Today I helped get a hitch for a bike rack installed on Adam's new car. The shop's location was in a less-than-desireable part of town.
When my GPS announced "You have arrived at your destination," I looked around and didn't see the shop.
I drove around the block twice. Finally I pulled over in front of a church (the safest place to pull over and stop in this area, I figured) and called the shop owner, Ike.
"I've driven down the street twice and I can't find your place," I told him.
"Where are you?" he asked.
"I'm in front of the church on Anselm."
"Oh, you just passed us. We're about 100 yards behind you."
"Is your shop the one with the 12 foot high chain link fence topped with concertina wire, and old tires hanging on the fence and a sign that says, "We straighten bent wheels?"
"Yep. That's it," he said.
He actually turned out to be a great guy. It was a 95 degree day with 92% humidity in Boston today. His waiting room (pictured above) was pleasantly air-conditioned but it appeared his shop area in the back was not.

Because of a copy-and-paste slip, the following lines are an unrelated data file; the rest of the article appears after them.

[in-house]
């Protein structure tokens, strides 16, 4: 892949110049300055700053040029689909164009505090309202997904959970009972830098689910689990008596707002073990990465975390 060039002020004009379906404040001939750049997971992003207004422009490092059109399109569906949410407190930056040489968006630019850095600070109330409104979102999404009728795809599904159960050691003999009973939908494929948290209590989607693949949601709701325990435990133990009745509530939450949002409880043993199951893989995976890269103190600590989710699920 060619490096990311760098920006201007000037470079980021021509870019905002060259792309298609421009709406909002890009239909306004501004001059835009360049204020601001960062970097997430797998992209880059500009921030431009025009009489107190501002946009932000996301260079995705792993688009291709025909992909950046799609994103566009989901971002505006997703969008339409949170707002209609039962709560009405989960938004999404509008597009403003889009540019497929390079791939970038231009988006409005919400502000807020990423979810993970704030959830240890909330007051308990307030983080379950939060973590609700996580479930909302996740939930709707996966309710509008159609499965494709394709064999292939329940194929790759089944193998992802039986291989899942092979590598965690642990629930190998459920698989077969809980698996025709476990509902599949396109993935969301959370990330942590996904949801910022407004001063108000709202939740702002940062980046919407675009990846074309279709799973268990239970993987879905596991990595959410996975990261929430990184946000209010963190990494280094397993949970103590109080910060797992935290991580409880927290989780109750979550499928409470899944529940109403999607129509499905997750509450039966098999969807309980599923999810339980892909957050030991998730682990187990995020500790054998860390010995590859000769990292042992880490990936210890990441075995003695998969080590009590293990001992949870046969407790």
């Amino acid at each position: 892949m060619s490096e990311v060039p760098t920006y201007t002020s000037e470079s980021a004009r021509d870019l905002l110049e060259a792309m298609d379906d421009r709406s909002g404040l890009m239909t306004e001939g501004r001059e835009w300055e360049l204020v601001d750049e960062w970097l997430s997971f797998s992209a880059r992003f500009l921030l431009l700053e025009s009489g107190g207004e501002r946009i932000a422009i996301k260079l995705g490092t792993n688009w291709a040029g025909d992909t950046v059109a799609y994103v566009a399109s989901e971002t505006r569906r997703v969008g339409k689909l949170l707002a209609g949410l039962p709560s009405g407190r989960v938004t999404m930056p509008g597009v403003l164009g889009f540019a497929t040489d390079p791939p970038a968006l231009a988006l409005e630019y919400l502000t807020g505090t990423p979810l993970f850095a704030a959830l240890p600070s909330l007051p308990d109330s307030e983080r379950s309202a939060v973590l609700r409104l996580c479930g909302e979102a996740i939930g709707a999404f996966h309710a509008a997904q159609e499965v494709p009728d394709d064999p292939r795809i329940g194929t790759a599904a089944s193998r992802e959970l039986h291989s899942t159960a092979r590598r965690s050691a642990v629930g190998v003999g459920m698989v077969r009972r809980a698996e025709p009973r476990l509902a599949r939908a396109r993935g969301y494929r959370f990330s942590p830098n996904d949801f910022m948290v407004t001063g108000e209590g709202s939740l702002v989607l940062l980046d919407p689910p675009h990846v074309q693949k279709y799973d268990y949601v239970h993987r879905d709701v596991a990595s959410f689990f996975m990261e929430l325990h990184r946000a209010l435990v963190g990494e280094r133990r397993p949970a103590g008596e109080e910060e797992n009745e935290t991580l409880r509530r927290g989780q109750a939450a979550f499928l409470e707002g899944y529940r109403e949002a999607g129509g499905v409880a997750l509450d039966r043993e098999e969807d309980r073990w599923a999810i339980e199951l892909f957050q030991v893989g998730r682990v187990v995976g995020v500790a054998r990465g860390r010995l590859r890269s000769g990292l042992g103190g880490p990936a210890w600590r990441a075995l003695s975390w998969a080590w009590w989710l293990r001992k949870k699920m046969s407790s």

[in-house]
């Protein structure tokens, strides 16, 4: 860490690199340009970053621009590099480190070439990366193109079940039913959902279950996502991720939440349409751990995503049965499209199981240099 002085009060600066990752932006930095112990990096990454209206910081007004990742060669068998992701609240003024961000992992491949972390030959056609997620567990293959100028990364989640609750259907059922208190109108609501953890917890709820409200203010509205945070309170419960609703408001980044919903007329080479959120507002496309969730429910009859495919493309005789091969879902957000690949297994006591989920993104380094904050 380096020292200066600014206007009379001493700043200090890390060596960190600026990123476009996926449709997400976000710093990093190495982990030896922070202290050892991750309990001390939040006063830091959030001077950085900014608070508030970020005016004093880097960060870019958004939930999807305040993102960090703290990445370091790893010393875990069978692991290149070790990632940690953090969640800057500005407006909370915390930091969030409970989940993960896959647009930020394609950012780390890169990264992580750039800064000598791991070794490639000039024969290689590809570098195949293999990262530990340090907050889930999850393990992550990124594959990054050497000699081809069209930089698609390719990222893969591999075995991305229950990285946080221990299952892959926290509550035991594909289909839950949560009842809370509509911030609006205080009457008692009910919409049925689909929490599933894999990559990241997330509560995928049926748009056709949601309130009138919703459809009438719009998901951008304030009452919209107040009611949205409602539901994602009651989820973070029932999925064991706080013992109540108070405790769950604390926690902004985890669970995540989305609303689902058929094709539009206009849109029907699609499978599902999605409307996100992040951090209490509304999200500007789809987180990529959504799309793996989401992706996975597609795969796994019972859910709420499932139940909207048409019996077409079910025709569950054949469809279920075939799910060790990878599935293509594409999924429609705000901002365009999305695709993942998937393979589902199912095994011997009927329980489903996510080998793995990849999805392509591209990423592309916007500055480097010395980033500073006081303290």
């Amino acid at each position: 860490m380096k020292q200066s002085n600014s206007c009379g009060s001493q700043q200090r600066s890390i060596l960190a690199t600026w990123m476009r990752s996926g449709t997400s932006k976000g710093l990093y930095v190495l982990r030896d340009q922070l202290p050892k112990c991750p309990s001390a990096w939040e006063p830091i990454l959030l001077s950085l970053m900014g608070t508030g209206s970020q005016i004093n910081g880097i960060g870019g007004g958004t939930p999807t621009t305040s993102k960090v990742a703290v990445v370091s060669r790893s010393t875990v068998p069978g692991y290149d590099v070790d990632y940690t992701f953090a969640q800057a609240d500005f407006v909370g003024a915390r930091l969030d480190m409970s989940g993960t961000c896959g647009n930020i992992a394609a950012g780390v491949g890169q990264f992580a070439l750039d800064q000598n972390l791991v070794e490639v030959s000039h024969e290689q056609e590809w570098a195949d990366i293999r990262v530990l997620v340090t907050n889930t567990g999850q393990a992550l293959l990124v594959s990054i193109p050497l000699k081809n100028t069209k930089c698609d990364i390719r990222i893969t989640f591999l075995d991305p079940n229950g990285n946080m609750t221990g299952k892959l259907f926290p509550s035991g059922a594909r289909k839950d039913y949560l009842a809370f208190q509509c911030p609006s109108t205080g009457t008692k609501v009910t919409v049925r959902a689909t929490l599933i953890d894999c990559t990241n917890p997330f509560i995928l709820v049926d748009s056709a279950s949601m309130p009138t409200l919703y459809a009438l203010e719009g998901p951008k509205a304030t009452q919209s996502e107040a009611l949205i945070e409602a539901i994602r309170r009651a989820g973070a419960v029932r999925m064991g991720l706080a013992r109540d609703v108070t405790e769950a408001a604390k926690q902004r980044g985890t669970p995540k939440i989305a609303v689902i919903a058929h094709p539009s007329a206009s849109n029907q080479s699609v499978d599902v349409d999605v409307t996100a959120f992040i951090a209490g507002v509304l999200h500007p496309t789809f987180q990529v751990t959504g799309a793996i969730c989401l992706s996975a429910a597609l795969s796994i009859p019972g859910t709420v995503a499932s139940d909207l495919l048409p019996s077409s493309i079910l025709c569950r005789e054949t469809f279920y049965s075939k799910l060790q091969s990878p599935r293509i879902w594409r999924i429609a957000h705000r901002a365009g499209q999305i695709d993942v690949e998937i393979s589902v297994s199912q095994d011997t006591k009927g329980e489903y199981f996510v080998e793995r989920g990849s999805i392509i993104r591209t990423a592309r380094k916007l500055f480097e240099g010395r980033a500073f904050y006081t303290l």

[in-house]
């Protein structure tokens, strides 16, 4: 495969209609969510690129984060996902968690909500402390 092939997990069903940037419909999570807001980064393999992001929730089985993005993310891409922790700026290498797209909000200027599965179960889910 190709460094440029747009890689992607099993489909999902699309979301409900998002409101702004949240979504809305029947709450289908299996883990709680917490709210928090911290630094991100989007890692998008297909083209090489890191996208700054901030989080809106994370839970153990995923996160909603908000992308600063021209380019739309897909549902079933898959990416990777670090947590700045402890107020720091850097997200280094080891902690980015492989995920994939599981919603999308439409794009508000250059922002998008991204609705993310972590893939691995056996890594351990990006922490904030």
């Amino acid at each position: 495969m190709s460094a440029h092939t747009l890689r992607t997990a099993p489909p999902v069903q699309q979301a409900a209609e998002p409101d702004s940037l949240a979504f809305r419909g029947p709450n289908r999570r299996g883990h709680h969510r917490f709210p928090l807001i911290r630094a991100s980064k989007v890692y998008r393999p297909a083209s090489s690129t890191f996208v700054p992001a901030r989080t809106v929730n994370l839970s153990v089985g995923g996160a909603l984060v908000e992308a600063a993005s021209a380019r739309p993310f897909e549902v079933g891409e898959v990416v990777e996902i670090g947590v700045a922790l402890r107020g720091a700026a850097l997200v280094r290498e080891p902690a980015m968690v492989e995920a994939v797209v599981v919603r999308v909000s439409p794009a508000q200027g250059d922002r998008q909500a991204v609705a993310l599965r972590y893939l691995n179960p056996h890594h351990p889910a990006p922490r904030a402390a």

He kept coming out from the shop area to give me updates. He was mopping sweat from his head and neck with a rag every time he appeared.
In one update, he told me he had four guys (and these are big, burly auto mechanic-types) holding the detached muffler up while some necessary part was being installed onto the car frame.
Twenty minutes and $120 later, the Mazda had a hitch!
After it was done, I thanked him and gave him money to buy pizzas and cold drinks for everyone for lunch.
And to think that Adam had actually considered putting the hitch on himself! The instructions said anyone could do it in an hour and a professional could do it in 30 minutes.
Directions can be so misleading!